The Faint Glow of Harbor Lights

Harbor Lightswas an early dramatic radio program that aired across NBC between 1929 and 1931. Originally airing at 10:00 on Tuesday nights, it eventually moved to Sunday evenings. Originating from the network’s WEAF studios in New York City, Harbor Lightsfocused on stories of the sea and each week’s episode dramatized an adventure told by the show’s central character, Captain Jimmy Norton, to a young friend. The Norton character was portrayed as a crusty old ferry boat skipper who plied the waters of New York Harbor, providing the scriptwriters with an endless well of ocean-going fare around which they could build scripts. Every week the NBC announcer intoned to his audience, “All aboard! The Harbor Lights are beckoning!”

Considerable credit was given to the series’ lead writer, Burr Cook, who was both a former seaman himself and who was also willing to spend time in the haunts of Sailor’s Snug Harbor on New York’s Staten Island. Sailor’s Snug was a privately bequeathed and funded home for old seafarers who had no better retirement prospects. Though the facility hits its peak in the late 1800s, in 1931 there was still a large number of salts living there who were willing to share their experiences and tales – real or imagined – of lives spent on the ocean. Burr Cook was also behind the Friday feature The Eternal Question but his contribution to radio is overshadowed by the career of another Cook, his brother of Phil Cook who was a prolific voice actor busy in the industry through the 1930s.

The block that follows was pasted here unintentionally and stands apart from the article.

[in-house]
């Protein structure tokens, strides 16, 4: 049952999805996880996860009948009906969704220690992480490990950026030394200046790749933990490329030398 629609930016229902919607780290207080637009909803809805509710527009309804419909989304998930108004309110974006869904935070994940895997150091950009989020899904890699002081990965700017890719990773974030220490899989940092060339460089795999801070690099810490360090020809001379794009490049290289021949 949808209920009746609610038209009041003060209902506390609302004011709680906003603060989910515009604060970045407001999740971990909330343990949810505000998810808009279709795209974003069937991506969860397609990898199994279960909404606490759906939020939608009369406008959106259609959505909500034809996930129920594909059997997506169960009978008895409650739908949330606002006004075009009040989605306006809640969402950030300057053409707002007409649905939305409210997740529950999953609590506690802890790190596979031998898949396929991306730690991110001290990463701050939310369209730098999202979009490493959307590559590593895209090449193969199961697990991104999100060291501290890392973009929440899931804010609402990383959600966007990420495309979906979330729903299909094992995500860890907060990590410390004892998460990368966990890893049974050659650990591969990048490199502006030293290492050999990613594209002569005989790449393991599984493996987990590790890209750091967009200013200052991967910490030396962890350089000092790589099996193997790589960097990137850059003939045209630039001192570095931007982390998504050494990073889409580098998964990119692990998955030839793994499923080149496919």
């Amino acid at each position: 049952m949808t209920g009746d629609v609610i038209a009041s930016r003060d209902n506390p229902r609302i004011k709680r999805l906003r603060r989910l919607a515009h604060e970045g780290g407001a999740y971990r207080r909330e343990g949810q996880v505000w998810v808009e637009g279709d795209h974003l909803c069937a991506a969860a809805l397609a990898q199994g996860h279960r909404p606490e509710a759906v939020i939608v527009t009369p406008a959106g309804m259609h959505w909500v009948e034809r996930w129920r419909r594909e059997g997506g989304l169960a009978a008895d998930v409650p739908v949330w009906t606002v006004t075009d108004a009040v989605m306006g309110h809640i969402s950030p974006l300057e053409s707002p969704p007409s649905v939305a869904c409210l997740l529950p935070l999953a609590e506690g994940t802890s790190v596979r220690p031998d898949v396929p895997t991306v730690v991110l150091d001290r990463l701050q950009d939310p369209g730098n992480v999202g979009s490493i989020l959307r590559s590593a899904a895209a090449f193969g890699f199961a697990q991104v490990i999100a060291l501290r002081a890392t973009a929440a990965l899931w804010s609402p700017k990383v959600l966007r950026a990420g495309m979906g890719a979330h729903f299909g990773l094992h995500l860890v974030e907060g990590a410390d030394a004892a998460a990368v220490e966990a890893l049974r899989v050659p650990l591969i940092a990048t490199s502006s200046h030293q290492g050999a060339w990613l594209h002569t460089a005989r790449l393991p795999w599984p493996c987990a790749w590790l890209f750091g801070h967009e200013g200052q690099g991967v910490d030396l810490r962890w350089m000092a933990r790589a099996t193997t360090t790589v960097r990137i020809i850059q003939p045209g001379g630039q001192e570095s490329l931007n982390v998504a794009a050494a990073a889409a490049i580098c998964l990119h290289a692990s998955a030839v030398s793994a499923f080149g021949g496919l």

Edwin M. Whitney was the lead actor of Harbor Lights, bringing to vivid life the character of Captain Jimmy Norton. Whitney had a considerable theater background and was very busy in New York radio productions at the dawn of the 1930s. Whitney claimed Parma City, NY, as his home and sang with the Whitney Brothers Quartet (Alvin, William, and Yale Whitney) when he was younger. Whitney recorded a number of songs for Victor between 1908 and 1910, the bestseller of the lot bearing the cringe-worthy title “Darky and the Boys.” Perhaps Whitney’s most memorable role was that of Judge Whipple on Real Folks, though on the same show he also played Gran’pa Overbrooks, Bill Perkins the station agent, Colonel Weatherbee, and a dog named Prince. Other radio credits included various roles on Death Valley Days and The Esso Hour.

Harbor Lights was noted for its sound effects, and NBC director Vernon Radcliffe was given credit for their detail and realism. He created the unique opening aural sequence of vehicles driving onto a ship, gates closing behind them, the tinkling of bells, followed by the great blasts of the ferry’s whistle and the sound of its mighty engines. Other performers on the program included Leslie Joy, Walter Soderling, Ray Carter (announcer), Helene Handin, and Tom Moore.

Unfortunately, recordings of Harbor Lightsaren’t known to circulate among collectors chances are probably slim that any will turn up of such an early program. However, interested readers can access a recreation of a Harbor Lightsepisode that was originally broadcast during the last ten minutes of the January 12, 1941 episode of Behind the Mike. Similarly, one full script can be read in Peter Dixon’s 1931 book Radio Writing, a copy of which can also be found online with a little searching.

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